While my mother was instilling into my mind, and teaching me to practice, the mild and lowly principles of Christianity, my father never failed to hold up for my admiration and example, the exploits of the noble, generous, brave, and renowned heroes of antiquity. Pope was his favourite author; and of all Pope's works, his Universal Prayer, and his Translation of Homer, were the theme of his never-ceasing and unqualified panegyric. The former he never failed to repeat aloud, night and morning, in the most fervent and impassioned manner. He made me learn it, and recommended me to follow his example, by making it the daily expression of my praise and adoration of the Allwise and Supreme Disposer of events. He could repeat every line of the Iliad; and, what was more remarkable, he could begin at any one line and proceed with the greatest fluency and correctness, even to the end of any chapter or book. In short, he endeavoured to instil into my breast the patriotic principle of disinterested love of country. Although he was himself a man of business and of the world, he never failed to hold up for my example, those heroes who had lived and died alone for their country. Hector was his favourite warrior, and he appeared to have obtained the dearest wish of his heart when, coming into my room by accident one day, he found me reading aloud, and repeating the speech of Hector to Andromache. I was taken by surprise, and laid down the book; but he entreated me to continue the subject, and to oblige him I began the dialogue again, and he repeated the part of Andromache. Although heretofore a very shy boy, I now became warm, and at length impassioned; he encouraged me, and before we had concluded I almost fancied myself a hero. He was delighted; he took me in his arms, he embraced and caressed me; he saw that I had caught the "electric spark;" he wept over me with rapture, and he exclaimed aloud, in a sort of frantic extacy, "The name of HUNT will again be recorded in the page of history, and I feel that you, my dear boy, are destined to restore the fame of our family; and I hope to live to see you prove yourself worthy of your ancestors."

This brought into the room my mother, who was struck with astonishment at the unusual manner of my father. He repeated to her that be had, he thought, discovered in me such seeds as would grow up and produce fruit of future fame. She smiled in the most benignant manner, and said, he must trust to time to realize such hopes; but at all events she could answer for one thing, which was, that the seeds of humanity and philanthropy were implanted in my breast; for she had hailed, with great satisfaction, the proof that I could feel for others, and that it was a pleasure to me to relieve the wants and sufferings of my fellow creatures; and therefore, she fondly hoped, that I should make a good man and a good Christian; and addressing herself to my father, she added, "we will, my dear, trust to chance whether he ever makes a hero or not." I mention these particular incidents, to shew what pains were taken by my excellent, noble-minded father, and my amiable, tender-hearted, and affectionate mother, to instil into my young mind those precepts which each conceived would be most conducive to my future happiness. My fathers great object appeared to be, to fire the young aspiring hope with deeds of honour, courage, and patriotism. My mother's more gentle nature induced her to cultivate the genial soil with the milder virtues, making Christian piety and charity the foundation of all her present and future hopes. There never lived a child that had more pains and care bestowed upon him, by his parents, than I had. My father inherited and practised the noblest qualities; he was an intelligent, industrious, strictly honest, honourable, high-spirited Englishman; the motto, taken from his favourite author, was constantly upon his lips, "An honest man is the noblest work of God." My mother may be correctly described in one short sentence, to have been a gentle, virtuous, amiable, charitable, and truly pious Christian.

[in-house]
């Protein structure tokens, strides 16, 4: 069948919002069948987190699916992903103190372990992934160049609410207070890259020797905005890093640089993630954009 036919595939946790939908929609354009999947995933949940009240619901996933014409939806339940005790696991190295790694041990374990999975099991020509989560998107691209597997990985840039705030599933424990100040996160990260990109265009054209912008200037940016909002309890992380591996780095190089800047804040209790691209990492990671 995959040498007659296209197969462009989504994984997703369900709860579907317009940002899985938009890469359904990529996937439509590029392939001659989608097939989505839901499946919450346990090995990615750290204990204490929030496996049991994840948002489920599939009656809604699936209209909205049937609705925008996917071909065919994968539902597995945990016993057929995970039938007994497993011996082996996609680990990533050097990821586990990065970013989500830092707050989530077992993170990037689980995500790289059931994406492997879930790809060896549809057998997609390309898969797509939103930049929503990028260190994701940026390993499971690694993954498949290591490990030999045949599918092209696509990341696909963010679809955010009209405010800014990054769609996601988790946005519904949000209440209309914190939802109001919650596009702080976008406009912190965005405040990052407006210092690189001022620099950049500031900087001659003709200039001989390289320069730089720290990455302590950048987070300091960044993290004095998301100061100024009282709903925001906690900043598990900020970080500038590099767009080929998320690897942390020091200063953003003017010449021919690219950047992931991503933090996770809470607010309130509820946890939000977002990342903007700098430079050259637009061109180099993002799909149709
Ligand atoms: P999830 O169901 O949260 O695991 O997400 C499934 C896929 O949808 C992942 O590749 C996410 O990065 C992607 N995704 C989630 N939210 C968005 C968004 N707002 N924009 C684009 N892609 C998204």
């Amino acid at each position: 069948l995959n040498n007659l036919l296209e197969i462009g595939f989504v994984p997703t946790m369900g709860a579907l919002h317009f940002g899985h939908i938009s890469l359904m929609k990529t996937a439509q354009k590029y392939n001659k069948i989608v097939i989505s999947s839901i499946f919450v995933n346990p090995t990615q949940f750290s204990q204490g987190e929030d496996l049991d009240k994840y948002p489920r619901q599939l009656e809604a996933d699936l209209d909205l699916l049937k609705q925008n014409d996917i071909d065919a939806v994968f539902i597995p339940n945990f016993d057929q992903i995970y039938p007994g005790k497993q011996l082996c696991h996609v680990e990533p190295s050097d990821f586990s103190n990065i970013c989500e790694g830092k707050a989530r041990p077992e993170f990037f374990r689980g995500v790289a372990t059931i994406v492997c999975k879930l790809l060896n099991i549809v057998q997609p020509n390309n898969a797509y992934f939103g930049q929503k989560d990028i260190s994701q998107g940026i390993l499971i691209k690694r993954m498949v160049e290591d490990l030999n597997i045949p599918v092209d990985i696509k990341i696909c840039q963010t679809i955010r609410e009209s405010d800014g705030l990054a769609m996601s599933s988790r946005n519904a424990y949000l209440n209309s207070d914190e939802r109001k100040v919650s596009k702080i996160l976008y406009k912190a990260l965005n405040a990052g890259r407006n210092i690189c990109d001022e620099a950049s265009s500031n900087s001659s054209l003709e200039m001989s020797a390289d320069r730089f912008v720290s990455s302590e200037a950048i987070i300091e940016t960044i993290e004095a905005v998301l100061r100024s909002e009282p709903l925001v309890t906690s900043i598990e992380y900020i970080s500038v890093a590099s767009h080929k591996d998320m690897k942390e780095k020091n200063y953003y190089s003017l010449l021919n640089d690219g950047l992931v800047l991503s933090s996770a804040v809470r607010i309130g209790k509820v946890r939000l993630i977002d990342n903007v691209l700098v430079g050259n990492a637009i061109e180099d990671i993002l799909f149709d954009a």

Having now left the school at Hursley, where I had learned all that could be learned there, my father received from Mr. Alner, the worthy master, very similar assurances to those he had previously received from Mr. Cooper: that I was a high-spirited, generous, volatile lad, capable of learning any thing that I chose to apply myself to; but that I was rather more fond of excelling in feats of activity, than of a strict adherence to my studies.